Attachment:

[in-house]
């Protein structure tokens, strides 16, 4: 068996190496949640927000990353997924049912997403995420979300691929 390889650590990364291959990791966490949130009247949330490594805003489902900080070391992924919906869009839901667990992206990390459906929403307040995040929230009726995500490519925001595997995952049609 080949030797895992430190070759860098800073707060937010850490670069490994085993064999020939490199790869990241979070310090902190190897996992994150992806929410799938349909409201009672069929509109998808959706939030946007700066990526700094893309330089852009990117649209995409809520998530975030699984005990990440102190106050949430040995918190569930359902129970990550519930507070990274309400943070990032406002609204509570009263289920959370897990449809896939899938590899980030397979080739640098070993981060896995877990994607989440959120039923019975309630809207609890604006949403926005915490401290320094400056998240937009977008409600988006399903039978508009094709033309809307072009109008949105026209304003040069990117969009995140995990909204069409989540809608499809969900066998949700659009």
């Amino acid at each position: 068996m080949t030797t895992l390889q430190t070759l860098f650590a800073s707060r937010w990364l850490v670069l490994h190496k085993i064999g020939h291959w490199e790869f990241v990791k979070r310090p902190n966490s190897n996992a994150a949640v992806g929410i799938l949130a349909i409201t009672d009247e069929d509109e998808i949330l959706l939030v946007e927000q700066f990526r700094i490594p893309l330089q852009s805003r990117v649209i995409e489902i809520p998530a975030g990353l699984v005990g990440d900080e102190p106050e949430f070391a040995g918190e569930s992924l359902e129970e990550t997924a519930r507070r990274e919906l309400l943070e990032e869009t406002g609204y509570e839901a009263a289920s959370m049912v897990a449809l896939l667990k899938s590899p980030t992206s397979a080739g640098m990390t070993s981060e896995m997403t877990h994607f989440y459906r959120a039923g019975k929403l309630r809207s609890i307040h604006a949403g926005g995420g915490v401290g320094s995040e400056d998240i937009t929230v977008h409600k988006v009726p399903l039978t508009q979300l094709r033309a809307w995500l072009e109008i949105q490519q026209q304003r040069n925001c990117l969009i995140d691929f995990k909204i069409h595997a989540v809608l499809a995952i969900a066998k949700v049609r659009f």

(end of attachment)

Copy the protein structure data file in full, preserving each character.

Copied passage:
[in-house]
């Protein structure tokens, strides 16, 4: 068996190496949640927000990353997924049912997403995420979300691929 390889650590990364291959990791966490949130009247949330490594805003489902900080070391992924919906869009839901667990992206990390459906929403307040995040929230009726995500490519925001595997995952049609 080949030797895992430190070759860098800073707060937010850490670069490994085993064999020939490199790869990241979070310090902190190897996992994150992806929410799938349909409201009672069929509109998808959706939030946007700066990526700094893309330089852009990117649209995409809520998530975030699984005990990440102190106050949430040995918190569930359902129970990550519930507070990274309400943070990032406002609204509570009263289920959370897990449809896939899938590899980030397979080739640098070993981060896995877990994607989440959120039923019975309630809207609890604006949403926005915490401290320094400056998240937009977008409600988006399903039978508009094709033309809307072009109008949105026209304003040069990117969009995140995990909204069409989540809608499809969900066998949700659009």
């Amino acid at each position: 068996m080949t030797t895992l390889q430190t070759l860098f650590a800073s707060r937010w990364l850490v670069l490994h190496k085993i064999g020939h291959w490199e790869f990241v990791k979070r310090p902190n966490s190897n996992a994150a949640v992806g929410i799938l949130a349909i409201t009672d009247e069929d509109e998808i949330l959706l939030v946007e927000q700066f990526r700094i490594p893309l330089q852009s805003r990117v649209i995409e489902i809520p998530a975030g990353l699984v005990g990440d900080e102190p106050e949430f070391a040995g918190e569930s992924l359902e129970e990550t997924a519930r507070r990274e919906l309400l943070e990032e869009t406002g609204y509570e839901a009263a289920s959370m049912v897990a449809l896939l667990k899938s590899p980030t992206s397979a080739g640098m990390t070993s981060e896995m997403t877990h994607f989440y459906r959120a039923g019975k929403l309630r809207s609890i307040h604006a949403g926005g995420g915490v401290g320094s995040e400056d998240i937009t929230v977008h409600k988006v009726p399903l039978t508009q979300l094709r033309a809307w995500l072009e109008i949105q490519q026209q304003r040069n925001c990117l969009i995140d691929f995990k909204i069409h595997a989540v809608l499809a995952i969900a066998k949700v049609r659009f």